The Gambia’s chief opposition lawmaker in its parliament, Hon. Samba Jallow has advised the country’s electoral commission chief, Alieu Njie to prepare to address fairly without nepotism a potentially violent electoral period which is already marred by violence with eruptions of rare protests for electoral reform.

Ongoing crisis.

During the parliamentary committee session, Minority Leader Jallow (NRP – Niamina Dankunku) said the Independent Electoral Commission cannot exempt itself from the ongoing crisis that has drawn international condemnation for the excessive use of force towards peaceful protesters by security forces.


Political parties in The Gambia have sent electoral reform demands to the commission. They were largely ignored but an inter-party committee has been set up to address and mitigate political tension and to secure a free and fair poll ahead of the December presidential polls.

Violent crackdown on opposition protesters

Protests erupted last month in the West African nation leading to at least three deaths, said the United Nations.


The EU, ECOWAS, and the African Union condemned the heavy-handedness of the paramilitary police force in quelling the protests. Opposition leader and human rights lawyer Ousainou Darboe, along with at least 50 others, mostly members of his UDP party are being prosecuted for conspiracy and inciting violence. The UN rights commission has demanded their release and for Gambian authorities to respect their international obligations towards freedom of peaceful assembly.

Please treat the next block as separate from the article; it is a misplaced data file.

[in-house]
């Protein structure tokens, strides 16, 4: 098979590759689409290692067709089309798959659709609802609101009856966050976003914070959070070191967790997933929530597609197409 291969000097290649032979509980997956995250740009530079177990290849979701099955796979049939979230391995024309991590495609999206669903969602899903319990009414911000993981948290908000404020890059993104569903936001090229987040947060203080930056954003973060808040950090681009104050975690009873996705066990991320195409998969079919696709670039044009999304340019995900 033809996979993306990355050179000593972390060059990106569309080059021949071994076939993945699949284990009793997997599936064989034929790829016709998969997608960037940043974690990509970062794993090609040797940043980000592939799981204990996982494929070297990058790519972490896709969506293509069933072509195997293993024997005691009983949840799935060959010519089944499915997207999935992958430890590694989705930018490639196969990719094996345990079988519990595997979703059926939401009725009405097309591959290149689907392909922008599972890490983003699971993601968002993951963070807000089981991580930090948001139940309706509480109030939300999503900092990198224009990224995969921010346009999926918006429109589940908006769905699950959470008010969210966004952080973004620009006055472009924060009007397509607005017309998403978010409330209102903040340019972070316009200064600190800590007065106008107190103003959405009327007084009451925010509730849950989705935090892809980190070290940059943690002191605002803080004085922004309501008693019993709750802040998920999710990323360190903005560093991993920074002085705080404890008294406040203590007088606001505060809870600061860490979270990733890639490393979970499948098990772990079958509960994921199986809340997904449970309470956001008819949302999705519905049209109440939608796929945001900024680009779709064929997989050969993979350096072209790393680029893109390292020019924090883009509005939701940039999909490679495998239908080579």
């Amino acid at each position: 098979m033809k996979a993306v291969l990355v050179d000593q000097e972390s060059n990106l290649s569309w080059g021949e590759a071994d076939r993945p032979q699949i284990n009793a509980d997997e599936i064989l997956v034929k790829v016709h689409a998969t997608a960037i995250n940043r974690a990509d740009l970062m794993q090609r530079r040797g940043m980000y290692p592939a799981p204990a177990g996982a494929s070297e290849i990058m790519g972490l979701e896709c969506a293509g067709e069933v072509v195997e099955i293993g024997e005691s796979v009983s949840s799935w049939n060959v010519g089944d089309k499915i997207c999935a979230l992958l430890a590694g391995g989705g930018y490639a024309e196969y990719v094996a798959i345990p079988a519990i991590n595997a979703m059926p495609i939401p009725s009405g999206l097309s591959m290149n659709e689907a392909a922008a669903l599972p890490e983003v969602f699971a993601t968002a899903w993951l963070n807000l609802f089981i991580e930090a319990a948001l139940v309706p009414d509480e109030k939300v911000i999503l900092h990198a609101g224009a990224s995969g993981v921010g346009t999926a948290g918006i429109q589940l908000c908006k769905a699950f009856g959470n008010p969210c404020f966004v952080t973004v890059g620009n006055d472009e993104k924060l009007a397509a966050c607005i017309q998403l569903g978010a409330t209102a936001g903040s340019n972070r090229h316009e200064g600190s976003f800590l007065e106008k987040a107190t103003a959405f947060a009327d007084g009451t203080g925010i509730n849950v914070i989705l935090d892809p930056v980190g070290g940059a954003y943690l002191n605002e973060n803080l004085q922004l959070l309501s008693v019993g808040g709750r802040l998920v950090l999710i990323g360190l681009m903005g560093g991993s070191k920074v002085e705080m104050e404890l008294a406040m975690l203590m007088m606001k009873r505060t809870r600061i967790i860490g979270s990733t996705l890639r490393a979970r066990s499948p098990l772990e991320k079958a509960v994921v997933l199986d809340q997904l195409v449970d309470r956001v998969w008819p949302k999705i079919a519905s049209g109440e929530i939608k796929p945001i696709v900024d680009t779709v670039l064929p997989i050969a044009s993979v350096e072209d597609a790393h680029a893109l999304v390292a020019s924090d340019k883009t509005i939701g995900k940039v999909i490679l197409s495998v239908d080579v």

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Foreign Affairs


A high court judge, Justice Ottaba who was presiding over the case has called the prosecution of the protesters, especially that of Mr. Darboe embarrassing. Hon Jallow presaged against partial addressing of electoral issues amid recent tensions. Jallow has been mounting pressure on the Gambia’s government to get an electoral chair after calling former commission chief Mustapha Carayol’s leadership ‘illegal.’ Critics, however, said new Chairperson Njie is a registered member of the ruling APRC Party and had pursued public office through the party. The opposition has, however, steered away from questioning his integrity.

New constituencies and registration fees may cause low voter turn out.

Hon. Jallow has warned the new chair of some discrepancies in the electoral landscape, which may cause voters to stay home. Jallow said voters will be unable to renew their cards due to costs associated with the replacement of voter registration cards and the adverse effects of the demarcation of certain constituencies. At least four constituencies were further demarcated during the amendment of electoral regulations last summer; meaning those who were registered in the old constituencies and now fall under new ones will have to pay a GMD D100 fee for replacement. Jallow found that unacceptable after parliament approved GMD 33 million to the commission for elections.


New electoral laws.

The Gambia’s new electoral laws have made it difficult for the polls to be free and fair, giving incumbent President Yahya Jammeh an edge over opposition candidates. In 2011, a group of six opposition parties boycotted parliamentary and local government elections saying that they were not free and fair. President Yahya Jammeh, who has ruled the country of 1.9 million people vowed to brutally deal with any opposition member who disturbs the peace during the election; threatening to kill them and make them disappear for millions of years.


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